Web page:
Political Animal


July 27, 2011 4:40 PM Wall Street fears ‘short-term deal’

By Steve Benen

With the Republican debt-ceiling crisis lingering, and Congress inching ever-closer to next week’s deadline, it’s been an unpleasant week on Wall Street. The Dow Jones, for example, has lost about 300 points over the last three days.

Note the last line in this NYT excerpt:

Stocks were weighed down again on Wednesday by worries that the United States could default on its debt or see its credit rating cut as lawmakers in the world’s largest economy appeared no nearer to an agreement on raising the borrowing limit.

Though most investors think a last-minute deal to raise the debt limit will eventually emerge, the difficulty of reaching an agreement may leave a lasting impression on investor sentiment, some traders fear…. A worry in the markets is that only a short-term deal will be struck, with a promise to revisit the issue later. [emphasis added]

Just 24 hours ago, congressional Republicans said Democrats only want an extension through the end of next year for political reasons, and there’s no economic justification for this. Today we’re seeing that Wall Street — not exactly a reliable Democratic ally — is so afraid the GOP will get its way on this, it’s actually hurting market performance.

Also today, Sen. Bob Corker, a conservative Tennessee Republican, said the Boehner plan is on the wrong track on this specific point.

In particular, Corker warned that extending the debt ceiling for only six months, as Boehner has proposed, would still risk the nation’s credit rating, and leave lawmakers facing another ugly half a year.

“I know the president has been concerned, candidly, about a short-term extension,” Corker said. “In fairness, I think the business community around our country would be concerned about a long short-term extension.” […]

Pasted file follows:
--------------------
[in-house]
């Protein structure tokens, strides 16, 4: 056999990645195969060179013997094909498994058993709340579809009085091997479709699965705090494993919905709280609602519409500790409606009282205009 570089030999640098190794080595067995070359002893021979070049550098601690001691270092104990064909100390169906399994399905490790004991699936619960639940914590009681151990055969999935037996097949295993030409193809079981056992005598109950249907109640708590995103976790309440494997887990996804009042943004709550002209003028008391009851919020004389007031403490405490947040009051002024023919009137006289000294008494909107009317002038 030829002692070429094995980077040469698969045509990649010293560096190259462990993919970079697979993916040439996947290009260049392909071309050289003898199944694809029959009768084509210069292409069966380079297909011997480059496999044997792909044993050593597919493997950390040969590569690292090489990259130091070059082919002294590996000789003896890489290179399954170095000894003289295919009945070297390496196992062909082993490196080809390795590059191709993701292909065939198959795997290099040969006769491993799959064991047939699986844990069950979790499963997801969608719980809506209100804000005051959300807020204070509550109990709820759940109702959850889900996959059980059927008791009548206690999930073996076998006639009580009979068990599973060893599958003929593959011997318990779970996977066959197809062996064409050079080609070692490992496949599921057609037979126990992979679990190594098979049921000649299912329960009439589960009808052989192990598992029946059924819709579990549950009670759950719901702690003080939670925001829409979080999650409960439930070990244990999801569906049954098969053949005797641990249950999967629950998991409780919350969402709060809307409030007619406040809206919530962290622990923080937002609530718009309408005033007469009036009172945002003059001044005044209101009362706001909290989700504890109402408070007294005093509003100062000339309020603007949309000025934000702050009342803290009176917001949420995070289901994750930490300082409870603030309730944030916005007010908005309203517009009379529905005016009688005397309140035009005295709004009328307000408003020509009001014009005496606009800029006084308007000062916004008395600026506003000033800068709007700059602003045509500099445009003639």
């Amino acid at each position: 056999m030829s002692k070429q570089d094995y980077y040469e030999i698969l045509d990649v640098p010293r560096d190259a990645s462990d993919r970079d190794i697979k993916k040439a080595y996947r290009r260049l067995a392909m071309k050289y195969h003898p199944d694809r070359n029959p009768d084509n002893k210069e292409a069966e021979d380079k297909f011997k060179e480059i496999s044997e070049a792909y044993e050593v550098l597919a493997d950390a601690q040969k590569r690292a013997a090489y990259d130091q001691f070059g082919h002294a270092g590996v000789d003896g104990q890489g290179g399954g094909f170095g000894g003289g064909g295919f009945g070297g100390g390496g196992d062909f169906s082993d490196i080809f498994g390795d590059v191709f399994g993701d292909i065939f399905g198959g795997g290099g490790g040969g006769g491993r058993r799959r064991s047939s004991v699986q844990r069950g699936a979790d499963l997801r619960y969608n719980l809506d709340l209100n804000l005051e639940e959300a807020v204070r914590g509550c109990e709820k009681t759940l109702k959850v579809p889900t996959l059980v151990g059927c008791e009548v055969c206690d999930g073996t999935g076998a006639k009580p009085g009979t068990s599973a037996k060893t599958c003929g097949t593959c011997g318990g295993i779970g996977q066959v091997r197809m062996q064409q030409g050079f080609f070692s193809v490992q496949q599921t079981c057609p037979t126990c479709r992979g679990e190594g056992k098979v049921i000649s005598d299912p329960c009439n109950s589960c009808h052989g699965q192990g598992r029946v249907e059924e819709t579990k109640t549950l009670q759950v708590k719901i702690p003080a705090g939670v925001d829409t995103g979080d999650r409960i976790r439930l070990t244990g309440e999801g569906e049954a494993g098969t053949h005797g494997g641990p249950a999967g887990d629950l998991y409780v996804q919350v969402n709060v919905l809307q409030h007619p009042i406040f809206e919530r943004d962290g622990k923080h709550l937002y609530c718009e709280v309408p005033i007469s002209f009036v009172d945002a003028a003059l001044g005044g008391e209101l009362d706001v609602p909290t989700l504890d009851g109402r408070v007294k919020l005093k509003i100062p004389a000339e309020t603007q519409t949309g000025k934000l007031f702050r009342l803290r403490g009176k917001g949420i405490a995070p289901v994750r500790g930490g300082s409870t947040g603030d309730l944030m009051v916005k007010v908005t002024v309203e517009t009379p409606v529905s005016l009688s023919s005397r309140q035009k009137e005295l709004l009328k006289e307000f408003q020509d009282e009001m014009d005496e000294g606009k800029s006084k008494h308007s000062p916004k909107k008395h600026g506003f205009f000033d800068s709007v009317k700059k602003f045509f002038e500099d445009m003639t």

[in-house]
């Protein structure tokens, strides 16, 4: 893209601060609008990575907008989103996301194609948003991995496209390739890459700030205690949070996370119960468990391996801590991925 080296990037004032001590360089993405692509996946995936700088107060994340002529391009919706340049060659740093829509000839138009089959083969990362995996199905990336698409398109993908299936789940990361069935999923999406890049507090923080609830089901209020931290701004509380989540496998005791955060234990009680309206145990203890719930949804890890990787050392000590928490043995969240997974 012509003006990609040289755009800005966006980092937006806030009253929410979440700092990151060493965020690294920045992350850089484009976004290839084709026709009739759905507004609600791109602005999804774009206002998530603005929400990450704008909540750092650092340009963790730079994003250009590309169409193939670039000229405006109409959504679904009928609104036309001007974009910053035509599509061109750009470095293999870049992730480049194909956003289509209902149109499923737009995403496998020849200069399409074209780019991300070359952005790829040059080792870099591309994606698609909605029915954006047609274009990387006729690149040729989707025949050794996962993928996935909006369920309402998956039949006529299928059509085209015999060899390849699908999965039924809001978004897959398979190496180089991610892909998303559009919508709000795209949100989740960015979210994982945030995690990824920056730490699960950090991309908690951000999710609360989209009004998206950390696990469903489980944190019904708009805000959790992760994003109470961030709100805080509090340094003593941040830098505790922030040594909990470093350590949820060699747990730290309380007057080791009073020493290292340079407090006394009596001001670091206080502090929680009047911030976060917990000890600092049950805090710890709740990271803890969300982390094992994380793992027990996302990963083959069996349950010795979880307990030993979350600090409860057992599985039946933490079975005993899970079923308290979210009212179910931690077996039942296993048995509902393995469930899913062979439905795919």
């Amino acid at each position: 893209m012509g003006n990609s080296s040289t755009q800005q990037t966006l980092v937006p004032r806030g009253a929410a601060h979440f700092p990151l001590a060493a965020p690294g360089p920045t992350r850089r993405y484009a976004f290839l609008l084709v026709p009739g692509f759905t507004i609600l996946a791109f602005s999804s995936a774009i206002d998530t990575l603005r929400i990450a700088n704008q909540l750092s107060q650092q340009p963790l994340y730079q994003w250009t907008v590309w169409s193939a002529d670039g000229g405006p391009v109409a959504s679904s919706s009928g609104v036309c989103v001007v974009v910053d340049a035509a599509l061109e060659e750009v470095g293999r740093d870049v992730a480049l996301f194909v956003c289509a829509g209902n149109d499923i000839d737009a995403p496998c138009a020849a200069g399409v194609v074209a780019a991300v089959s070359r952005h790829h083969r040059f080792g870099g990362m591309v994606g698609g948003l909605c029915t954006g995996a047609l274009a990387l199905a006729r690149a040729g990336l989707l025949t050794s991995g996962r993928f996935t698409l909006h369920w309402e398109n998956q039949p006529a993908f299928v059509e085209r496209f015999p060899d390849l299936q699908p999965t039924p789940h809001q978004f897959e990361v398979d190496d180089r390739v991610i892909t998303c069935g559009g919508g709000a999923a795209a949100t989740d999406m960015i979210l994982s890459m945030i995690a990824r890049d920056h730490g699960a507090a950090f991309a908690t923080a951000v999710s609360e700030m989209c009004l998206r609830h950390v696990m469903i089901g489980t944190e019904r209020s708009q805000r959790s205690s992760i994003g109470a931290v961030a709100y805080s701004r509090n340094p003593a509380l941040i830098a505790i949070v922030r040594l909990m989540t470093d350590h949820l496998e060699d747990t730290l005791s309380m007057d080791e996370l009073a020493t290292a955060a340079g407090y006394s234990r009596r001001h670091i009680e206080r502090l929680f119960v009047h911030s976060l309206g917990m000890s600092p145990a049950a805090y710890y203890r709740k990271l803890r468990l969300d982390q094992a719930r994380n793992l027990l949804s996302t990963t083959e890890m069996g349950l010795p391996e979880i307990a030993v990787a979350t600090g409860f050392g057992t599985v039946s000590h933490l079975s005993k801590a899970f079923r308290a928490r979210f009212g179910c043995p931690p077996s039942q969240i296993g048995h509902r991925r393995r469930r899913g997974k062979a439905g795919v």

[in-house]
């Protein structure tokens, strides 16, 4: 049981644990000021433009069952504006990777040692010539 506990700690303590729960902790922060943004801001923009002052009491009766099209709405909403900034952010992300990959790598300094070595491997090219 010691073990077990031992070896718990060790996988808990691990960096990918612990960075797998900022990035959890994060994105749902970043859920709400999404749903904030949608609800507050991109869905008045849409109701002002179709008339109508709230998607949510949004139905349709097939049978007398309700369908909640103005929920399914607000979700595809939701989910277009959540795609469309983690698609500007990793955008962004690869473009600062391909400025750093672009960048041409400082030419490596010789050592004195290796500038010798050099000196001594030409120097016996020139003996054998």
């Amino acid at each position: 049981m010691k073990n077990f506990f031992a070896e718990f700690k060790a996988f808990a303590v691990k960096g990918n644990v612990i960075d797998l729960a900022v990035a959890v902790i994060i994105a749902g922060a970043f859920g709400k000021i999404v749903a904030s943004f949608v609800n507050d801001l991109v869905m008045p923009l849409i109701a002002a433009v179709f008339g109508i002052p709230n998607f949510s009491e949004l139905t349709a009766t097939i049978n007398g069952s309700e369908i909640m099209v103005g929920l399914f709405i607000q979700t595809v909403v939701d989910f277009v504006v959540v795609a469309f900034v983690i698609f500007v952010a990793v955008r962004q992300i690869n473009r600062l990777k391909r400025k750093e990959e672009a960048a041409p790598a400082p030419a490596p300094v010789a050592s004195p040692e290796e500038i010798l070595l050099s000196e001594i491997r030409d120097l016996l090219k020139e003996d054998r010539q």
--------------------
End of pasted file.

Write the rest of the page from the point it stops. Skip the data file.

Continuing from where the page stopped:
“To even set up a process that’s short of that doesn’t make any sense to me,” Corker said, referring to the size and duration of a deal. “It’s kind of like, you’ve got to be kidding me. We’ve got to go through the aggravation of the next six months working towards an aspirational goal that we all know doesn’t solve the credit rating issue.”

Dems want one extension, not two. Wall Street wants one extension, not two. The Republican line as recently as last month was one extension, not two, and as Corker helps demonstrate, some in the GOP still want one vote, not two.

Can Boehner and McConnell offer any kind of coherent defense for wanting to put us through this now and again six months from now? How on earth would that benefit anyone?

Steve Benen is a contributing writer to the Washington Monthly, joining the publication in August, 2008 as chief blogger for the Washington Monthly blog, Political Animal.


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  • T2 on July 27, 2011 4:43 PM:

    it's not meant to benefit anyone. Voting on this again in 6-8 months is meant to keep the economy in limbo, keep Jobs Programs off the table, and defeat Obama in Fall 2012.
    Anyone who's paid a bit of attention in the last year knows that.

  • sinclair on July 27, 2011 4:46 PM:

    You mean, anyone besides themselves, correct?

  • Anonymous on July 27, 2011 4:46 PM:

    Since when do Boehner and McConnell need to make a coherent defense of anything??

    So long as the media play along with the GOP's version of Calvinball, there's really no incentive for them to worry about making logical, intellectually consistent arguments. The only disincentive I can see is the clips being used in Democratic campaign commercials, but even there Citizen's United insulates them from the fallout.